Copper from industrial pollution increases antibiotic resistance in forest floor soil bacteria
One of the greatest threats to the world's food security and health is the emergence of antibiotic resistance. In agricultural settings, it is well-established that metal pollution can lead to antibiotic resistance; however, data on most other habitats are scarce. According to a recent study, industrial heavy metal pollution in a Swedish forest in which a smelter had polluted the soils over an extended period caused the soil microbial communities to become resistant to both metals and tetracycline antibiotics. The 2017 One Health Action Plan for Member States includes a framework to support the European Commission's commitment to preventing the emergence and spread of antibiotic resistance. In order to inform risk assessments associated with the health of humans and animals, the researchers highlight the importance of environmental monitoring and research.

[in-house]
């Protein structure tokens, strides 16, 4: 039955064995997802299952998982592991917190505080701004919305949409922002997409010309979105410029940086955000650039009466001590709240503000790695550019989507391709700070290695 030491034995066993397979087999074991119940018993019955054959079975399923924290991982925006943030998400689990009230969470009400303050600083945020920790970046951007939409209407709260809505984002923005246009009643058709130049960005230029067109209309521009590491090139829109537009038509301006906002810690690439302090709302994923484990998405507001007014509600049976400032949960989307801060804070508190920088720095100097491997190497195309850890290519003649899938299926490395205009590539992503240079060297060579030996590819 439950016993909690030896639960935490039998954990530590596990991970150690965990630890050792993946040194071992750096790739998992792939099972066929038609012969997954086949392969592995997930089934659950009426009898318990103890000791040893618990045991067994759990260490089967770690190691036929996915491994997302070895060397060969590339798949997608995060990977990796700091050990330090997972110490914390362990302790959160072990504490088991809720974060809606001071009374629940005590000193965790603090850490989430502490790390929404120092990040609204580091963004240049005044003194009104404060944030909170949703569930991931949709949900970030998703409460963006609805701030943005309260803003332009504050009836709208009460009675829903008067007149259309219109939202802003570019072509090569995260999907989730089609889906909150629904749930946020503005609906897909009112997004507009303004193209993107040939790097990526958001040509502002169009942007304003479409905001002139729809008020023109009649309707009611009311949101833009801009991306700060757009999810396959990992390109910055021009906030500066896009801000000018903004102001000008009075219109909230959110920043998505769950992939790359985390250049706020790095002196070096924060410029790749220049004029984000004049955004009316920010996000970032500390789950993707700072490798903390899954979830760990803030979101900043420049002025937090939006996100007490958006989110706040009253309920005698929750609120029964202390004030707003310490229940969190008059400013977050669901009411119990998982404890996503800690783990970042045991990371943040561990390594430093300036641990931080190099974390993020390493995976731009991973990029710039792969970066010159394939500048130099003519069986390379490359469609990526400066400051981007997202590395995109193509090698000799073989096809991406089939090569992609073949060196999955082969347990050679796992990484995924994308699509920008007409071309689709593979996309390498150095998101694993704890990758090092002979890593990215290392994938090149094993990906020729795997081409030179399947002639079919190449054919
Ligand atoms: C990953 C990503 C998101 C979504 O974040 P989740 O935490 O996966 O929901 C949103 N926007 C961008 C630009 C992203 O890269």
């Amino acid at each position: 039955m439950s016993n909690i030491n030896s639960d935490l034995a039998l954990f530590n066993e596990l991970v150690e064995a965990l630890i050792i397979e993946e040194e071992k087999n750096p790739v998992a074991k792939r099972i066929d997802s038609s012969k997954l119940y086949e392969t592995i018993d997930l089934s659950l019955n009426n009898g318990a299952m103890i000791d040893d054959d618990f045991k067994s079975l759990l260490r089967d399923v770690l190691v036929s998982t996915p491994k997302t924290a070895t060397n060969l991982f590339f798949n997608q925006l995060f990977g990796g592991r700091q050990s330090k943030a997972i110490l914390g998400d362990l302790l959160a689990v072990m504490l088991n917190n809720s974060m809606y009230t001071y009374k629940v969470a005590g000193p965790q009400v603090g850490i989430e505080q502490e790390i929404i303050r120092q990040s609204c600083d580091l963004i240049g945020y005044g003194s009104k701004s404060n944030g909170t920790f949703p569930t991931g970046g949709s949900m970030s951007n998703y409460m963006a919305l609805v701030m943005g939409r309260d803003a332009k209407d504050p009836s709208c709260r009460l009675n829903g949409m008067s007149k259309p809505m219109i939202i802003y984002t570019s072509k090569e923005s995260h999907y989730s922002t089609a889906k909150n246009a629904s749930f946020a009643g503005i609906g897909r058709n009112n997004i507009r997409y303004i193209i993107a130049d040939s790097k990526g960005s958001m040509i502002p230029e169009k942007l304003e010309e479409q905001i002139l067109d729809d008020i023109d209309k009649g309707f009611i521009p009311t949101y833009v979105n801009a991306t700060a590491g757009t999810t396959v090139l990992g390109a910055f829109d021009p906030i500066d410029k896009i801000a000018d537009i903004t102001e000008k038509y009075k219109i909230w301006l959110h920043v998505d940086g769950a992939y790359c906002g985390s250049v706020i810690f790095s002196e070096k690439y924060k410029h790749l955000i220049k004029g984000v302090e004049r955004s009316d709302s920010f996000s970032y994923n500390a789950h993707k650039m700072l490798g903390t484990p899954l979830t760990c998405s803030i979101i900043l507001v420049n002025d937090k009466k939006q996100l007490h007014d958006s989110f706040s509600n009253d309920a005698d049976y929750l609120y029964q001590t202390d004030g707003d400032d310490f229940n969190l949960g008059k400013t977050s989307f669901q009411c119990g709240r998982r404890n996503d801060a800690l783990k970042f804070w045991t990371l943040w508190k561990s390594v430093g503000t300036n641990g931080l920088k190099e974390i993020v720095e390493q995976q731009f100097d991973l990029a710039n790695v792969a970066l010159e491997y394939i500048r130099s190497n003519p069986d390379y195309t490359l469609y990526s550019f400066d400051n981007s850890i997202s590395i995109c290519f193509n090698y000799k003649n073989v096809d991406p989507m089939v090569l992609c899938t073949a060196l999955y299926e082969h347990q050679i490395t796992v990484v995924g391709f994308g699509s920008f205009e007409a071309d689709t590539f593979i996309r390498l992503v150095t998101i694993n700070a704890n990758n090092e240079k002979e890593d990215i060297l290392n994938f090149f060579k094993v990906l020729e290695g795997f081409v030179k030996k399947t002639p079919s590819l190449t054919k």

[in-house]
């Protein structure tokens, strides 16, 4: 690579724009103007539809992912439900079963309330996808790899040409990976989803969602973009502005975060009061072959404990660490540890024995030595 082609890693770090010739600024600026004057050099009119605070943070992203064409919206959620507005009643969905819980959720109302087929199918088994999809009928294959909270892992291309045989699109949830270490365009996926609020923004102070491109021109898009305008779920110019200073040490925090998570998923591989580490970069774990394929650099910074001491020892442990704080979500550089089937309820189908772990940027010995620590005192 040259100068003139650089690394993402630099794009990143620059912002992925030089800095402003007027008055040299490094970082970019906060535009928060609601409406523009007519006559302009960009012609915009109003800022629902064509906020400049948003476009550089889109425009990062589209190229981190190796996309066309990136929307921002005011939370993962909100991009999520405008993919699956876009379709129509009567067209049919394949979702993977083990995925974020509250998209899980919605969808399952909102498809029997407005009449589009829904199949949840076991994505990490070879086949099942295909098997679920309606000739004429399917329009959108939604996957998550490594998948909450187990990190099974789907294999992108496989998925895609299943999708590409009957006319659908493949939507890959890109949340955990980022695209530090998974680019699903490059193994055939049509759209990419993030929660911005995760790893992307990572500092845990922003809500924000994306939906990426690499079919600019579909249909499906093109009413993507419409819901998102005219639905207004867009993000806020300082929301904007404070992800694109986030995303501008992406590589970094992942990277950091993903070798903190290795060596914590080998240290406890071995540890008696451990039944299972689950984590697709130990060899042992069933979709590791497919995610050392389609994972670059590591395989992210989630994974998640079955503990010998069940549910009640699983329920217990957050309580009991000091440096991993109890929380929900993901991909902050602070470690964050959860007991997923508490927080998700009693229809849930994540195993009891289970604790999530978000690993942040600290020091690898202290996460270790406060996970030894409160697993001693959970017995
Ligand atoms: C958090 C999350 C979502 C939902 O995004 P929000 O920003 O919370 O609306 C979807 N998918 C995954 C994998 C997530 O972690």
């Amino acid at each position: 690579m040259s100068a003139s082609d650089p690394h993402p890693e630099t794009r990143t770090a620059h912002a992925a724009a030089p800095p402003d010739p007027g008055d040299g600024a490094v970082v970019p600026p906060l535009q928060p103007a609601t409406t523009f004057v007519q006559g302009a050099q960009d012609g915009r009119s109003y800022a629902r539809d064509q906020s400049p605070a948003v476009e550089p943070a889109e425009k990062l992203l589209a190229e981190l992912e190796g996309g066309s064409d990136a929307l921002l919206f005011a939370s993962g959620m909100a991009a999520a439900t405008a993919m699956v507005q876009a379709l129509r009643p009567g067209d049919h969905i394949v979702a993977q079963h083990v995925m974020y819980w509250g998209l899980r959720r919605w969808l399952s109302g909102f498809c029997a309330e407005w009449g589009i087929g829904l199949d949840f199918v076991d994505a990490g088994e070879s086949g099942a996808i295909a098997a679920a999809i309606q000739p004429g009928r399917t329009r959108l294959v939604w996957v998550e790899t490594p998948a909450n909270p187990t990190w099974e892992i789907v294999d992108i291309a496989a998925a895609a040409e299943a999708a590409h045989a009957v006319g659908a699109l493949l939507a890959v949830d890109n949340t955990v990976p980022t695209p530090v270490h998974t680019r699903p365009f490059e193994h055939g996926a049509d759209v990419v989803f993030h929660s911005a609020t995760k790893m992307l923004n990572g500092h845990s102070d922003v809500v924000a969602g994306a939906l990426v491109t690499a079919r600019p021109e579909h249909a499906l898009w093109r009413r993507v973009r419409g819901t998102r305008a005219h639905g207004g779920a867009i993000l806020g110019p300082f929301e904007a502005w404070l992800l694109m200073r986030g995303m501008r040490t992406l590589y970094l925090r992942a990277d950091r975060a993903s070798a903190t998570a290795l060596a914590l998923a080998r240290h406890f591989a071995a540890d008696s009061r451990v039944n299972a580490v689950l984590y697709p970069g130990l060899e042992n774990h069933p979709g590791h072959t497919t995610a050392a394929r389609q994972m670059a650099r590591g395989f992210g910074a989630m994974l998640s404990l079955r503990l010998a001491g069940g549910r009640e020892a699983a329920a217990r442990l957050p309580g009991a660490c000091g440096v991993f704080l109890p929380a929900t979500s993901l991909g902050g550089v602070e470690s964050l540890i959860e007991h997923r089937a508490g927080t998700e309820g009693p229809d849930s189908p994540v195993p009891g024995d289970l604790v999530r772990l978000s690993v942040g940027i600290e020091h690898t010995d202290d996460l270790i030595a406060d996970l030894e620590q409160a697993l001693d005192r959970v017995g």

Rabow, S., Soares, M., and Rousk, J. (2022). Can heavy metal pollution induce soil bacterial community resistance to antibiotics in boreal forests? Journal of Applied Ecology 60(2): 237–250. DOI: https://doi.org/10.1111/1365-2664.14322.
“Science for Environment Policy”: European Commission DG Environment News Alert Service, edited by the Science Communication Unit, The University of the West of England, Bristol.